The frantic search for surrogates uplifted the Overseas, and some references even became unavailable too. But success solely based on availability in a world where image and prestige plays a priceless role is uncertain at best.

Vacheron Constantin Historiques 222

Subtlety lost

One of the elements of success when it comes to the “RO” and the Nautilus is the man behind the design, Gérald Genta. As you might know, the original 222 was the brainchild of German-born designer Jorg Hysek, who was 24 years young when he designed the watch. Even the evolved versions of the Royal Oak and the Nautilus have the original in their DNA, and on top of that, the design has timeless qualities. The 222 is, first and foremost, a 1970s design. The Overseas that it morphed into lost that 1970s vibe and grew bigger and bigger. It also lost most of its subtlety. Yes, the Overseas is a modern variation of the 222, but especially the Maltese-cross-inspired bezel and bracelet of the post-2004 and pre-2016 Overseas models are very angular and prominent. The result is too different to be called a natural evolution of the original model.

Historiques 222

Inconsistent evolution

When Vacheron Constantin decided to update the Overseas collection in 2016, the brand chose to cut the sharpest features of the Overseas and smooth things out, so to speak. While I find the more rounded appearance quite pleasing, it’s also yet another quite vigorous cosmetic update. It’s difficult to spot the 222’s DNA in the current Overseas, but the differences between the various generations of Overseas models are also too big to speak of a consistent, consequential evolution. In other words, the Overseas has changed too often to become an untouchable icon.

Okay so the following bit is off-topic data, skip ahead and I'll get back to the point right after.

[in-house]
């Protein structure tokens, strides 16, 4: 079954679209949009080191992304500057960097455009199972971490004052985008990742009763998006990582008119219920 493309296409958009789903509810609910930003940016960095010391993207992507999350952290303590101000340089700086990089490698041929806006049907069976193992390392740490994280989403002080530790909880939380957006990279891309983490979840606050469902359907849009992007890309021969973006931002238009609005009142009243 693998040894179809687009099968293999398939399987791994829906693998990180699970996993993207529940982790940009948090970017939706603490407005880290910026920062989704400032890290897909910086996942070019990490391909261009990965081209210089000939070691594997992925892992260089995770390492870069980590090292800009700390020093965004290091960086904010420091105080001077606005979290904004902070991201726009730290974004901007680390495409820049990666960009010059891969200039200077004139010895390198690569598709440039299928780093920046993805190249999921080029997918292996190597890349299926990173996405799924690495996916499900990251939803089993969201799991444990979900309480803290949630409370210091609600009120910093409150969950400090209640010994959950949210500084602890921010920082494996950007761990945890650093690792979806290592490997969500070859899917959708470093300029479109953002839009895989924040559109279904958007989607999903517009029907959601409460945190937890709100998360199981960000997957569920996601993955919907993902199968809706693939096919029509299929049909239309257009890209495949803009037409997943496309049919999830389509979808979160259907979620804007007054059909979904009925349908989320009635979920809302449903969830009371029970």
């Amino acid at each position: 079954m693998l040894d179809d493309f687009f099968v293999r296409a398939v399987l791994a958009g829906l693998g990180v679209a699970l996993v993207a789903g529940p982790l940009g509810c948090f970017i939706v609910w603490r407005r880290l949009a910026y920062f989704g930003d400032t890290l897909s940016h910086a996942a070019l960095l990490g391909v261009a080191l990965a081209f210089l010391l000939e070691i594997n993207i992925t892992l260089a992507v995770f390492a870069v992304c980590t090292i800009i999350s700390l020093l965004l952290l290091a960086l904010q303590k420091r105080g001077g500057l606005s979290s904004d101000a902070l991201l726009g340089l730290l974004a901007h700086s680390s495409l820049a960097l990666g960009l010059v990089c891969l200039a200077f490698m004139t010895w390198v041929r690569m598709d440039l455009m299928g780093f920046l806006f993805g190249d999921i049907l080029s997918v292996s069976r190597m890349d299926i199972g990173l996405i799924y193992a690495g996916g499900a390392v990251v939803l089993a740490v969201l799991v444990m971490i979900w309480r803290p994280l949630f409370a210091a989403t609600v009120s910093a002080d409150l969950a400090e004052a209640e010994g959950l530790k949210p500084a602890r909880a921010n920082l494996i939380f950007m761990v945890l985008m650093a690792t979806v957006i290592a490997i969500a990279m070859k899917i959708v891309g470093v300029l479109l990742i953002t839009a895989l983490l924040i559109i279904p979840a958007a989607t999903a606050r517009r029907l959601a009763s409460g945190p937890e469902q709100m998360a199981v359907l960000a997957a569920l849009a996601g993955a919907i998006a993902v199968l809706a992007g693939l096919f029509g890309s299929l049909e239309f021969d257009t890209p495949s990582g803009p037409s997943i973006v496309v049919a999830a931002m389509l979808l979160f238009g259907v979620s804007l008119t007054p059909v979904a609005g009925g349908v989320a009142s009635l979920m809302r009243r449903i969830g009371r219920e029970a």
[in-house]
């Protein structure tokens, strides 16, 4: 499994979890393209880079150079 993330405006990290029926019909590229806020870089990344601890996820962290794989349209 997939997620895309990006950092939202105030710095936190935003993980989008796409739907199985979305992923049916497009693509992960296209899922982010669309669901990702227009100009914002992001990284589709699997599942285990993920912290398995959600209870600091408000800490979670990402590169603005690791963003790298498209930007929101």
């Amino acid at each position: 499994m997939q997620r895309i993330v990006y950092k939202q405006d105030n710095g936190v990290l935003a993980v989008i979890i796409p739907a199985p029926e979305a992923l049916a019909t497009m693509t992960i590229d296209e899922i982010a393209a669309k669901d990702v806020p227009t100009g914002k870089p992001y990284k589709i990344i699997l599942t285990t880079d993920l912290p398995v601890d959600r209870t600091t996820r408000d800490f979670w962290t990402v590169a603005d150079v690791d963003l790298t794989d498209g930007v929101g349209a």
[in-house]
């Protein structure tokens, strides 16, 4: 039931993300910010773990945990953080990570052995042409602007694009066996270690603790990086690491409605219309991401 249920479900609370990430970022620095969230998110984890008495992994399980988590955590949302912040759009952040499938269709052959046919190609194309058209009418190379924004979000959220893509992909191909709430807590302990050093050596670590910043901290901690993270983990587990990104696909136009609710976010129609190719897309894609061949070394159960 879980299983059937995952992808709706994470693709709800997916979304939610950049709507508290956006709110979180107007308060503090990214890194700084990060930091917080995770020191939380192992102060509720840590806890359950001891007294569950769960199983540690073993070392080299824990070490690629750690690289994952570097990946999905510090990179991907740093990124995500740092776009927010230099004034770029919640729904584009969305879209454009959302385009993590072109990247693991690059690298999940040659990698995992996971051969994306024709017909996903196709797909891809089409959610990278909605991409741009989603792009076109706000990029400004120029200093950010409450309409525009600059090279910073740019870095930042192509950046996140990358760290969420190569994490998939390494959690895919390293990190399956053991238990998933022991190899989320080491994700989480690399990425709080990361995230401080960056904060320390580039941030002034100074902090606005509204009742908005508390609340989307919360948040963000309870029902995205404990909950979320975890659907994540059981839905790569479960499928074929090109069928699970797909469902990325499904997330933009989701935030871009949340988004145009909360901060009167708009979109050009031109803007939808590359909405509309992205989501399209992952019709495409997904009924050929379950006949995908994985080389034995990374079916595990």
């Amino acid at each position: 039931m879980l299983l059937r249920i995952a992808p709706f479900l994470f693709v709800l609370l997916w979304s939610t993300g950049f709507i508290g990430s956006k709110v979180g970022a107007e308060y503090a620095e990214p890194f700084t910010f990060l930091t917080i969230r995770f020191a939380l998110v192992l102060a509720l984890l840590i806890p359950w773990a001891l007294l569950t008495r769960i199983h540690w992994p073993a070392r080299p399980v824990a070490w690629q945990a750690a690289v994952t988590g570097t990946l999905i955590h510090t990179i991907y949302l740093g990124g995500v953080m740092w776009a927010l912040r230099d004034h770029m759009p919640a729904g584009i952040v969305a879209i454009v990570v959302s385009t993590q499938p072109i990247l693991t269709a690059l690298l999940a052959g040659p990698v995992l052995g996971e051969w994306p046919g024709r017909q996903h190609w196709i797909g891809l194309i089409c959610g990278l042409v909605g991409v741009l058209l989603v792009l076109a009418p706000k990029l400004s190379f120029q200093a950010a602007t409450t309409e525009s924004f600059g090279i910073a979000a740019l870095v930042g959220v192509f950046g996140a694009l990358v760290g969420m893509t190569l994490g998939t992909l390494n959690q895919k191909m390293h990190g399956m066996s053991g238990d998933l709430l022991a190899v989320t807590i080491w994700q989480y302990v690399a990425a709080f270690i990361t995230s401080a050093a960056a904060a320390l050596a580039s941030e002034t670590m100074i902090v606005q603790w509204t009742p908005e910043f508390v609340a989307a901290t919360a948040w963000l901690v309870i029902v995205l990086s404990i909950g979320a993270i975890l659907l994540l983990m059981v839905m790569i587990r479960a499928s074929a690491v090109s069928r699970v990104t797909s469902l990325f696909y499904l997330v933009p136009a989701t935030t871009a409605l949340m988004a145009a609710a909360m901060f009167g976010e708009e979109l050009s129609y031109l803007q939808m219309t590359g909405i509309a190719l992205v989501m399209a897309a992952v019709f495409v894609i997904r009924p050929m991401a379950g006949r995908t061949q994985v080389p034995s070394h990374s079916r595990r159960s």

And that become all too apparent when the Historiques 222 debuted. The bracelet of the Overseas, for instance, is passive-aggressive — rounded and smooth, but very protrusive nonetheless — while the new 222 with its hexagonal shapes is svelte and subtle. And the original notched bezel of the 222 is far superior, in my opinion. The original bezel is, well, an original. The bezel of the Overseas, however, is a redesign of an interpretation of the original bezel.

Vacheron Constantin Historiques 222

A road trip gone wrong

Maybe it’s like this with the Overseas. VC took the 222 on a road trip in 1996 and decided to give its brainchild a new name. “Overseas” sounded adventurous, and so was the travel into the great unknown of the future. But at a certain point, the brand got confused about the route; was the Overseas still on the right track? So the brand changed course, changed course again, but still decided to push on, unaware that it was, in fact, lost. Instead, VC should have turned back decades ago to the original starting point — the 222 of 1977 — and given it another try.


A fighting chance

Unfortunately, VC didn’t cancel the Overseas “road trip” and did not return to the starting point and the drawing board. Instead, it continues to push on with the Overseas and simultaneously revived the 222 in its parallel Historiques universe, the place where the remarkable American 1921 also exists in a number of variations. It’s only a matter of time before the Historiques 222 will debut in steel, steel and gold, and maybe even in platinum. And by releasing these iterations, VC will only further weaken the name and reputation of the Overseas. The purity and design of the Historiques 222 are assets that have a fighting chance against the Royal Oaks and Nautiluses of this world. There’s no other way of putting it: the new Historiques 222 renders the Overseas obsolete. Long live the 222!